These two films were like small miracles to me. Essential viewing, both of them.
We meet “the guy” (Glen Hansard) strumming his axe and singing his heart out in front of the chi-chi storefronts of modern Dublin. He’s an undiscovered singer-songwriter burning with talent, though not as young as he used to be, with a good heart (albeit a broken one). “The girl” (Markéta Irglová) emerges from the passersby; she’s a classically-trained pianist, a young immigrant from the Czech Republic. Each is at a crossroads: he’s leaving for London with a demo tape as his calling card which he’s recruiting musicians to play on; she’s left a husband back home and come to a new land with her mother and her little girl.
“Once” is a showcase for the music of real-life collaborators Hansard and Irglová. I’m a sucker for the voices of men and women singing together, the powerhouse roar of Hansard intertwining with the quavering vulnerability of Irglová. There’s an urgency in the performances, as if through the force of their singing they might exorcize the pain. I loved watching them watching each other when they play together for the first time in a music store where the proprietor allows the girl to practice her Mendelssohn on a display piano. On their faces we see surprise and joy, a decision to risk baring the pain, trust in the other not to be careless with what’s been entrusted, a returned gaze as if to say, your risk is respected, and thank you—you honor me. At times the raw emotion of the music they make together threatens to shake the film off its sprockets.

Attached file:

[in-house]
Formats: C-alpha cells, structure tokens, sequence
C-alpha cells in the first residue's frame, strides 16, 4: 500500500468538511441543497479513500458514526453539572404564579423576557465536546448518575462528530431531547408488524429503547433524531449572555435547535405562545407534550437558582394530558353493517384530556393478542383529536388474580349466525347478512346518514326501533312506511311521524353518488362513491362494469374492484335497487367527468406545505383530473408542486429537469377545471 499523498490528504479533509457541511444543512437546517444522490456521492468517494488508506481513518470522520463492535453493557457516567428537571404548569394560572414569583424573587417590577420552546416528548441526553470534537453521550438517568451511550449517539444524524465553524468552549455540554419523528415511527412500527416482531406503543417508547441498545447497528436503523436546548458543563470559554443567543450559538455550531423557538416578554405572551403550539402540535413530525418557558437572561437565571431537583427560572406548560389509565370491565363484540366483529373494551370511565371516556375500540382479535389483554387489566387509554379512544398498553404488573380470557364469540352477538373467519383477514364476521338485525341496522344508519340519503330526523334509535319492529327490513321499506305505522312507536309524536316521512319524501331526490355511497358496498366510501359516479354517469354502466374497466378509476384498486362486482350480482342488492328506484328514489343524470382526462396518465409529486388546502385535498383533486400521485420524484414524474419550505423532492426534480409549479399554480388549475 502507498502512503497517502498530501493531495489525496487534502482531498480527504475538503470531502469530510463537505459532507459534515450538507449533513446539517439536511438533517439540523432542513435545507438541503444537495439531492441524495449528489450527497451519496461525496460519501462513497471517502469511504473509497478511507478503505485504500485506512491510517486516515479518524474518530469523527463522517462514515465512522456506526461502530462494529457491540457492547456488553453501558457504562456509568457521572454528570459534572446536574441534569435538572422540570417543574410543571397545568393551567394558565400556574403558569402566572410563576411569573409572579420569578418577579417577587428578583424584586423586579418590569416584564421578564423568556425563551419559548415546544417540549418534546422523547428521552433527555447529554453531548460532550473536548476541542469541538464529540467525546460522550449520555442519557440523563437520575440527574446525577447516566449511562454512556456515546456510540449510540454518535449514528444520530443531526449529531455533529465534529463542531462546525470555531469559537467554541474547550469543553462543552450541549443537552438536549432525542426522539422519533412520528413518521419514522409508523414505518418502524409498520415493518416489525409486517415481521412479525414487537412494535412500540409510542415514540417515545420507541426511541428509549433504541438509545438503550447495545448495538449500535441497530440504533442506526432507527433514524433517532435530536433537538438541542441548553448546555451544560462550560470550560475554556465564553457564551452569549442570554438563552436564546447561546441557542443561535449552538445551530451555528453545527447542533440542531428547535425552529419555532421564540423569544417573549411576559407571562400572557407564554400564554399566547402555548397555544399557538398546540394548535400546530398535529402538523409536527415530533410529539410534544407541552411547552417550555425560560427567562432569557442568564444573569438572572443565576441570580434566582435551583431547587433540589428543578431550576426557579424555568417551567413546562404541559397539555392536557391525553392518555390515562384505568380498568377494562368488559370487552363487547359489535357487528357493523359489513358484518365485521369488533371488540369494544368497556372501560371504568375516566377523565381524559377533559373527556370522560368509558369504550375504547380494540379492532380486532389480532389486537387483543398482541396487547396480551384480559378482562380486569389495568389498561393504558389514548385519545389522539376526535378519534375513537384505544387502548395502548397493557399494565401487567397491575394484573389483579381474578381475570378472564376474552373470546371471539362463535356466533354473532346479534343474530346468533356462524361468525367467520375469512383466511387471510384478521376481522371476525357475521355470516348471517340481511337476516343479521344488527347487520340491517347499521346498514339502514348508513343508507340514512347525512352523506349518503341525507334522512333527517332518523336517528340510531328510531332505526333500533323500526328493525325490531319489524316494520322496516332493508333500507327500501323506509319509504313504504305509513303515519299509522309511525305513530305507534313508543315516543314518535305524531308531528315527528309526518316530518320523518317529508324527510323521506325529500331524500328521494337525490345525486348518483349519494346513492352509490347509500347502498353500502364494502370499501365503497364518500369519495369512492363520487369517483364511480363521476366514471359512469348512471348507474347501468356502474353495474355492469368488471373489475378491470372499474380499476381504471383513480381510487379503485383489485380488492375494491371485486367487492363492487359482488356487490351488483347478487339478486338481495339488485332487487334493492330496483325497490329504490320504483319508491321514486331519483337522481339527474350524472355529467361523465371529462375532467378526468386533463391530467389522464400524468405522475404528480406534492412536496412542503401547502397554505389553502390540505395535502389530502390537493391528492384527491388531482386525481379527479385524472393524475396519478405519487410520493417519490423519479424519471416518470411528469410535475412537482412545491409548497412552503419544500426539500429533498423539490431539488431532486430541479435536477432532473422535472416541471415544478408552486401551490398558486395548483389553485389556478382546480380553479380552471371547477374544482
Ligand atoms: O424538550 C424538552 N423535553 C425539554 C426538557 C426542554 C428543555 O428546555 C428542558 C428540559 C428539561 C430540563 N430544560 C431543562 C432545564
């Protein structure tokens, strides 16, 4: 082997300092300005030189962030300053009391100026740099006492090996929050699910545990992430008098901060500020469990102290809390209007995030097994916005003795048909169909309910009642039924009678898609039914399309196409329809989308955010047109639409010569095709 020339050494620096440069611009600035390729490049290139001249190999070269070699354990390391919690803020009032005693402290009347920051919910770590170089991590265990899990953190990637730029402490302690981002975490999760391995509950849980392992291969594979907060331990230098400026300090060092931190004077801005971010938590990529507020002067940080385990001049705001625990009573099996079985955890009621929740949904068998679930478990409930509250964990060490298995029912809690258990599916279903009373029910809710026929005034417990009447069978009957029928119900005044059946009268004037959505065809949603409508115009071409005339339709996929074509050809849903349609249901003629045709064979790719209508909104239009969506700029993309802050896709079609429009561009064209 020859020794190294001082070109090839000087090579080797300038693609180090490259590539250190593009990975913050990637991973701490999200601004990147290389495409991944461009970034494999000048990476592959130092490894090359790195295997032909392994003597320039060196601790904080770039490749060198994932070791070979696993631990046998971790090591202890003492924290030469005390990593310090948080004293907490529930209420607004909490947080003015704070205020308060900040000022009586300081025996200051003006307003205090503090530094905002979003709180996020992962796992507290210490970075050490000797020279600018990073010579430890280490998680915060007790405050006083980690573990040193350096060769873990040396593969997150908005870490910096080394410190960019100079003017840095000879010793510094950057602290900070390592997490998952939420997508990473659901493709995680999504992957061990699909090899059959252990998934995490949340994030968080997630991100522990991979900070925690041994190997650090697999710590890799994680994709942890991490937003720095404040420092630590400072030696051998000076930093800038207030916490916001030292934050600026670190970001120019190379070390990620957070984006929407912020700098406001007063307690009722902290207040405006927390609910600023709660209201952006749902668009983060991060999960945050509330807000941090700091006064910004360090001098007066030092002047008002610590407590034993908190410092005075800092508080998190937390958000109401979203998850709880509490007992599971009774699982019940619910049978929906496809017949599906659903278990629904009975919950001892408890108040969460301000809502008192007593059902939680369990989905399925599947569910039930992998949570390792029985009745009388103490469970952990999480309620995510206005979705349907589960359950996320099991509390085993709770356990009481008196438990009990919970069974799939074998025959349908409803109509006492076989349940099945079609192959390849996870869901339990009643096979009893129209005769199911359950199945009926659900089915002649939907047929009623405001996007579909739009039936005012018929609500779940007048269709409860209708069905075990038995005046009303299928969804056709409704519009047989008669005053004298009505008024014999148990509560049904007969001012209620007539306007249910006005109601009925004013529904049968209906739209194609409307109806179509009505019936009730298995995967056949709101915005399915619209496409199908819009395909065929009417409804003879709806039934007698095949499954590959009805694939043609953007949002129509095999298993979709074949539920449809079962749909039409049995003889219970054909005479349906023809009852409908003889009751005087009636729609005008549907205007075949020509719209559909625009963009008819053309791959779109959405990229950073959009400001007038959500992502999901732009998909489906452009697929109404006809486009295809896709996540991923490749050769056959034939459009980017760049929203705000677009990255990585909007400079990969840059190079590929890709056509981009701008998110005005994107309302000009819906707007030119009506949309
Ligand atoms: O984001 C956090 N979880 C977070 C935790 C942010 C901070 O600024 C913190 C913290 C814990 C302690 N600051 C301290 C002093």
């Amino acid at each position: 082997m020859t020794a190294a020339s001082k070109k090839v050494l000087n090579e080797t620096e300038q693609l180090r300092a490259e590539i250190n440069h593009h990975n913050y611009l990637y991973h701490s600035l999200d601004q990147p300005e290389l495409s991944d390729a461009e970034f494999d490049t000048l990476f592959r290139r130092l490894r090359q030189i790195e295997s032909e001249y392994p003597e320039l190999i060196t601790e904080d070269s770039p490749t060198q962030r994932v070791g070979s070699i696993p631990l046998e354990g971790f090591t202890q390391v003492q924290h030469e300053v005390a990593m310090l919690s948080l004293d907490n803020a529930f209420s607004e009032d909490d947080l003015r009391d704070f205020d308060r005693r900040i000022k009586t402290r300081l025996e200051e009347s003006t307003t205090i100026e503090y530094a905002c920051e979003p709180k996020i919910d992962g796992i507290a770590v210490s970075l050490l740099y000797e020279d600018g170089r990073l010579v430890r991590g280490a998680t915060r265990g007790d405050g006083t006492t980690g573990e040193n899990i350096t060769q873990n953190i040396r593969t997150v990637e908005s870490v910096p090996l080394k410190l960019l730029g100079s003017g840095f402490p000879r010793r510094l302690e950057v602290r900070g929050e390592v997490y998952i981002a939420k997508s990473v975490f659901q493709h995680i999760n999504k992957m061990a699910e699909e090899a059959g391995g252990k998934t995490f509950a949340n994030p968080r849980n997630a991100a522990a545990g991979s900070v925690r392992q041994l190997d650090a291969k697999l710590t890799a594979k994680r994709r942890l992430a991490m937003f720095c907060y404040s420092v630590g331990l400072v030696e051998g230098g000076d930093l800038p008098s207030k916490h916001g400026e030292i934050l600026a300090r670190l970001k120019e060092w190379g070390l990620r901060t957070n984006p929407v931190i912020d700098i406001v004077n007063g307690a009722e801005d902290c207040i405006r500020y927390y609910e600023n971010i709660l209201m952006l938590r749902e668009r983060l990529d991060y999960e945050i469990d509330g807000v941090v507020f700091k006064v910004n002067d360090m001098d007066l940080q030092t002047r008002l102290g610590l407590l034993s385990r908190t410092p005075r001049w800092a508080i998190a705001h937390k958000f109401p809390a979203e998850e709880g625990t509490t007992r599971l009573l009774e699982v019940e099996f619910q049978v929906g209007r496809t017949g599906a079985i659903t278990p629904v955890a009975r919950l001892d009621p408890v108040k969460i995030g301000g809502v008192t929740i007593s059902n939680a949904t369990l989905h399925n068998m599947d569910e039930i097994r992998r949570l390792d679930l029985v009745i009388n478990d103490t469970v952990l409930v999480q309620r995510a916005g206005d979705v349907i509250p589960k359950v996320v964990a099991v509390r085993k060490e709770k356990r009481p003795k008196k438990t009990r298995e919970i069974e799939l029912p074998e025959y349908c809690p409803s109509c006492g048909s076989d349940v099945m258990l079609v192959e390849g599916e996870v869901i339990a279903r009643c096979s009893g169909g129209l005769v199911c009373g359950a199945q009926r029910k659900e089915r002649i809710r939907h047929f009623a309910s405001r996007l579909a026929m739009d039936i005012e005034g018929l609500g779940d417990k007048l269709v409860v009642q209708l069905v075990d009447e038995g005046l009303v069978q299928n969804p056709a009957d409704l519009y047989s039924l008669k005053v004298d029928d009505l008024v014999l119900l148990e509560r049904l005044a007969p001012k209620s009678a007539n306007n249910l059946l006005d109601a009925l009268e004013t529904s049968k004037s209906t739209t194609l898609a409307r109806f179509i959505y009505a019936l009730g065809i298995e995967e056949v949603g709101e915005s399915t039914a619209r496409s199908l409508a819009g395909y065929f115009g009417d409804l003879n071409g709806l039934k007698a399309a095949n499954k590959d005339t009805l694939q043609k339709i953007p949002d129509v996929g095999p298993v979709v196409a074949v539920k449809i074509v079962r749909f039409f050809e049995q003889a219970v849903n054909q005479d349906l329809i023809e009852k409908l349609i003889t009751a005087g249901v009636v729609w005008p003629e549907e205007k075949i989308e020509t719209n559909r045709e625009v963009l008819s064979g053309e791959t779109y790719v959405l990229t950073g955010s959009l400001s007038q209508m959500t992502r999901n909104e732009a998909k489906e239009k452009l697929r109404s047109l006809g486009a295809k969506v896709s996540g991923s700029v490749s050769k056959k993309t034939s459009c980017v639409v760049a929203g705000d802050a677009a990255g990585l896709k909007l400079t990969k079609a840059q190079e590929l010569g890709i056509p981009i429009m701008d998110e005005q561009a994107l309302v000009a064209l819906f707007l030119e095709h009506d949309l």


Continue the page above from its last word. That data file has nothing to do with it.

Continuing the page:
Hansard, Irglová and director John Carney have made one of the great music films. In a pub everyone around the table sings a song, and we get a sense for how, in Irish culture, music and food bonds community, family, generations. Since seeing it, the faces and the songs in “Once” have never been far from my thoughts.
“Away From Her”
“I never wanted to be away from her—she had the spark of life”. Spoken by a retired professor over a shot of a lovely young woman—his wife 40 years ago—these words begin this film about a couple coping with the onset of the wife’s Alzheimer’s. After she begins to wander, they make the agonizing decision to ensconce her in a facility, though the professor assures the staff that his wife won’t be there for long: she’s far too young, too intellectually lively. “I think I may be beginning to disappear”, she tells him rather offhandedly.
This is the second profound film about aging I’ve seen this year; “Venus” was the other, and like that film “Away From Her” stars an iconic face of 1960s cinema. Julie Christie is pitch-perfect as the wife, but Gordon Pinsent is equally good as the flawed, philandering husband who loves her endlessly. Based on an Alice Munro short story (“The Bear Came Over the Mountain”), “Away From Her” is a deeply knowing film about love and memory, directed with austerity and quiet poetry by young Sarah Polley.
- Jul 6, 2007